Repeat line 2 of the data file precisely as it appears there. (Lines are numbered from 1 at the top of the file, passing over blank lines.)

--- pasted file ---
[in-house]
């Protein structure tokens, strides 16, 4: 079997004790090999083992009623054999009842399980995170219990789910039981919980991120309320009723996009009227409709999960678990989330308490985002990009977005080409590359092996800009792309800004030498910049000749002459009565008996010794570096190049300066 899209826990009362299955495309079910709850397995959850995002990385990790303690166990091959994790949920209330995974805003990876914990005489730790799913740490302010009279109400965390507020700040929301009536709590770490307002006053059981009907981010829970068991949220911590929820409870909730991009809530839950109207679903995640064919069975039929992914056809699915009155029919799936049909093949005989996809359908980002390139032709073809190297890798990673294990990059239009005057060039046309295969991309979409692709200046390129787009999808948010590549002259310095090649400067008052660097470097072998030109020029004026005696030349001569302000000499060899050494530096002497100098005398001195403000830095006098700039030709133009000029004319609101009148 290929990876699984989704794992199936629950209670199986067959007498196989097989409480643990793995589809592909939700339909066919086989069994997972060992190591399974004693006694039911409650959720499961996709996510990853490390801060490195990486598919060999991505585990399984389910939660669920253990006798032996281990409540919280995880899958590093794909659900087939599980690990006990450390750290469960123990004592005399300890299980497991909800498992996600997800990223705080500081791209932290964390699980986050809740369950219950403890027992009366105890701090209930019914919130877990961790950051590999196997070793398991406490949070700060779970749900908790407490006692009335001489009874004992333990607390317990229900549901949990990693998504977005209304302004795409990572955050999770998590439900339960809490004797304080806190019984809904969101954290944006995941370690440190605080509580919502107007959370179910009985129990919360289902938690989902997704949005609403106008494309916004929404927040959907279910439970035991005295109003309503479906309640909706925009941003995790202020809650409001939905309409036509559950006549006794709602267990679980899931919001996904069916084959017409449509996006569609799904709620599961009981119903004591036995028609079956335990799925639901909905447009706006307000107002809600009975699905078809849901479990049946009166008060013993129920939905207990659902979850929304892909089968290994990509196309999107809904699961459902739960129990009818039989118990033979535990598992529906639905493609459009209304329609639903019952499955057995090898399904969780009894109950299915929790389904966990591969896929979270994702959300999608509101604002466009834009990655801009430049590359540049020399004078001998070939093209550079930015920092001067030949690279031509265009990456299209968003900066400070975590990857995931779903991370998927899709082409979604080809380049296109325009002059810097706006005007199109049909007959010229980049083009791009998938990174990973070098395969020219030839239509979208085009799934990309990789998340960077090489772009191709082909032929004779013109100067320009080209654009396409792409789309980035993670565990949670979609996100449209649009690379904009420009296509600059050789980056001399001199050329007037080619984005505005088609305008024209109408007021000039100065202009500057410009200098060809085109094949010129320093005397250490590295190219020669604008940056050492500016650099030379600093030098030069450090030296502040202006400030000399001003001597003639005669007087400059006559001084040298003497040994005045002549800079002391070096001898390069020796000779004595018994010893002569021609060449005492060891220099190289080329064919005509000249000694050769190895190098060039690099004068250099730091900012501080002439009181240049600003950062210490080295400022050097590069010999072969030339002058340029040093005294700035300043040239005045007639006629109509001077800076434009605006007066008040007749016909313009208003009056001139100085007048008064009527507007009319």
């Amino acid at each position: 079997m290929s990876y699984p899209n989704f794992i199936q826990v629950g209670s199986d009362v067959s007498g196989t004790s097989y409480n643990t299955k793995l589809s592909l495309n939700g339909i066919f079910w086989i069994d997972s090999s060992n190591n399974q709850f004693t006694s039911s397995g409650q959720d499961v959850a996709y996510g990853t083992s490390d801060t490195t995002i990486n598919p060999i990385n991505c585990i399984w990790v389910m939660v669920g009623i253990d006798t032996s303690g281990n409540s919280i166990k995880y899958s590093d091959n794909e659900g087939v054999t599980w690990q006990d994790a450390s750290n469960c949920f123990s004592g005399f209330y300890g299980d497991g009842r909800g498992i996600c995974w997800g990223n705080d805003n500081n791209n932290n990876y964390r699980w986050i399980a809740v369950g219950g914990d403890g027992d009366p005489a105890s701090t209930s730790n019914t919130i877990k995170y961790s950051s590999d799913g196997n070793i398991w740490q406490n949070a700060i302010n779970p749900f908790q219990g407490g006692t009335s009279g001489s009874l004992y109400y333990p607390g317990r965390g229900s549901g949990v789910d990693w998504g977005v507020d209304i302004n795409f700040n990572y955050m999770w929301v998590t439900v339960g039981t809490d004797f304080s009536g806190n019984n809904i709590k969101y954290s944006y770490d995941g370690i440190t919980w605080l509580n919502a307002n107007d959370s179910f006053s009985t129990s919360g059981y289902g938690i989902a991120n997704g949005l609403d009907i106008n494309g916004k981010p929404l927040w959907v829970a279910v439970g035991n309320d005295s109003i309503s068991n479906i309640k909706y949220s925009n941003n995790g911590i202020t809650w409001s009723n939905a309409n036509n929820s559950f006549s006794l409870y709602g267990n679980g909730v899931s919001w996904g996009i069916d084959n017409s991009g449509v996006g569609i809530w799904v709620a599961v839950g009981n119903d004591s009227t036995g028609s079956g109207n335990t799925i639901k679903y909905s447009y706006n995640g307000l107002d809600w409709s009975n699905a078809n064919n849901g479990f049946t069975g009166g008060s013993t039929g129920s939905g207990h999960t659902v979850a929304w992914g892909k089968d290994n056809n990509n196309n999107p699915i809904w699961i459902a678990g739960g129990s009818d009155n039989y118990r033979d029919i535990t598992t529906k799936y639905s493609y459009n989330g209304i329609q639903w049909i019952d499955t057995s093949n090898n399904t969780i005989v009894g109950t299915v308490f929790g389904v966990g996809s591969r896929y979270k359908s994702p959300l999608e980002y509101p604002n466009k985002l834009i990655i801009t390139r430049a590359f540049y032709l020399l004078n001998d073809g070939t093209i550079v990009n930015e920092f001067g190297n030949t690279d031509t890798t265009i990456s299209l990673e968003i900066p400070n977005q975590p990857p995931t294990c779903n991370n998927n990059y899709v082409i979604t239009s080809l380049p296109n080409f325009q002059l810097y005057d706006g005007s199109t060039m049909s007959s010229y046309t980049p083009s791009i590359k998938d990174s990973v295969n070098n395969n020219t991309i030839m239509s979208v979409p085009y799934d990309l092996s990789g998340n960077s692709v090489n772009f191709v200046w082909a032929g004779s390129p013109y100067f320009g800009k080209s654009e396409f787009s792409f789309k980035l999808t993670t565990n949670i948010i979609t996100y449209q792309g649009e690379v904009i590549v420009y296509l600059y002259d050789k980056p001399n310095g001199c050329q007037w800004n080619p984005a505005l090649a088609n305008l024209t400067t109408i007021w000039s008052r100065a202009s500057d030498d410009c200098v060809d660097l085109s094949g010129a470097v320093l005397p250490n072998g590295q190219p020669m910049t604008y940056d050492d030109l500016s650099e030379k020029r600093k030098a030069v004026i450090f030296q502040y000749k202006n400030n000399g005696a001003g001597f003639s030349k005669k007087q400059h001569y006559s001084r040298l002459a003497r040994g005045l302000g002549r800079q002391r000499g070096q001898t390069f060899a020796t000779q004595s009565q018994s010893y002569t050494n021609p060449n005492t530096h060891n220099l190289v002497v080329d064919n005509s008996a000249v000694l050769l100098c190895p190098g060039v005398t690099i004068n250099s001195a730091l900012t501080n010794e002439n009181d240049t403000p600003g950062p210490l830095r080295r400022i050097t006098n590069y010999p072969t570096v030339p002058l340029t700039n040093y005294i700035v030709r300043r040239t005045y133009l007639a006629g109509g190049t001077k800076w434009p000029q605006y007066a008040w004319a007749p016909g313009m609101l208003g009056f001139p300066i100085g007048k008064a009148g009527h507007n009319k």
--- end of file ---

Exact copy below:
């Protein structure tokens, strides 16, 4: 079997004790090999083992009623054999009842399980995170219990789910039981919980991120309320009723996009009227409709999960678990989330308490985002990009977005080409590359092996800009792309800004030498910049000749002459009565008996010794570096190049300066 899209826990009362299955495309079910709850397995959850995002990385990790303690166990091959994790949920209330995974805003990876914990005489730790799913740490302010009279109400965390507020700040929301009536709590770490307002006053059981009907981010829970068991949220911590929820409870909730991009809530839950109207679903995640064919069975039929992914056809699915009155029919799936049909093949005989996809359908980002390139032709073809190297890798990673294990990059239009005057060039046309295969991309979409692709200046390129787009999808948010590549002259310095090649400067008052660097470097072998030109020029004026005696030349001569302000000499060899050494530096002497100098005398001195403000830095006098700039030709133009000029004319609101009148 290929990876699984989704794992199936629950209670199986067959007498196989097989409480643990793995589809592909939700339909066919086989069994997972060992190591399974004693006694039911409650959720499961996709996510990853490390801060490195990486598919060999991505585990399984389910939660669920253990006798032996281990409540919280995880899958590093794909659900087939599980690990006990450390750290469960123990004592005399300890299980497991909800498992996600997800990223705080500081791209932290964390699980986050809740369950219950403890027992009366105890701090209930019914919130877990961790950051590999196997070793398991406490949070700060779970749900908790407490006692009335001489009874004992333990607390317990229900549901949990990693998504977005209304302004795409990572955050999770998590439900339960809490004797304080806190019984809904969101954290944006995941370690440190605080509580919502107007959370179910009985129990919360289902938690989902997704949005609403106008494309916004929404927040959907279910439970035991005295109003309503479906309640909706925009941003995790202020809650409001939905309409036509559950006549006794709602267990679980899931919001996904069916084959017409449509996006569609799904709620599961009981119903004591036995028609079956335990799925639901909905447009706006307000107002809600009975699905078809849901479990049946009166008060013993129920939905207990659902979850929304892909089968290994990509196309999107809904699961459902739960129990009818039989118990033979535990598992529906639905493609459009209304329609639903019952499955057995090898399904969780009894109950299915929790389904966990591969896929979270994702959300999608509101604002466009834009990655801009430049590359540049020399004078001998070939093209550079930015920092001067030949690279031509265009990456299209968003900066400070975590990857995931779903991370998927899709082409979604080809380049296109325009002059810097706006005007199109049909007959010229980049083009791009998938990174990973070098395969020219030839239509979208085009799934990309990789998340960077090489772009191709082909032929004779013109100067320009080209654009396409792409789309980035993670565990949670979609996100449209649009690379904009420009296509600059050789980056001399001199050329007037080619984005505005088609305008024209109408007021000039100065202009500057410009200098060809085109094949010129320093005397250490590295190219020669604008940056050492500016650099030379600093030098030069450090030296502040202006400030000399001003001597003639005669007087400059006559001084040298003497040994005045002549800079002391070096001898390069020796000779004595018994010893002569021609060449005492060891220099190289080329064919005509000249000694050769190895190098060039690099004068250099730091900012501080002439009181240049600003950062210490080295400022050097590069010999072969030339002058340029040093005294700035300043040239005045007639006629109509001077800076434009605006007066008040007749016909313009208003009056001139100085007048008064009527507007009319």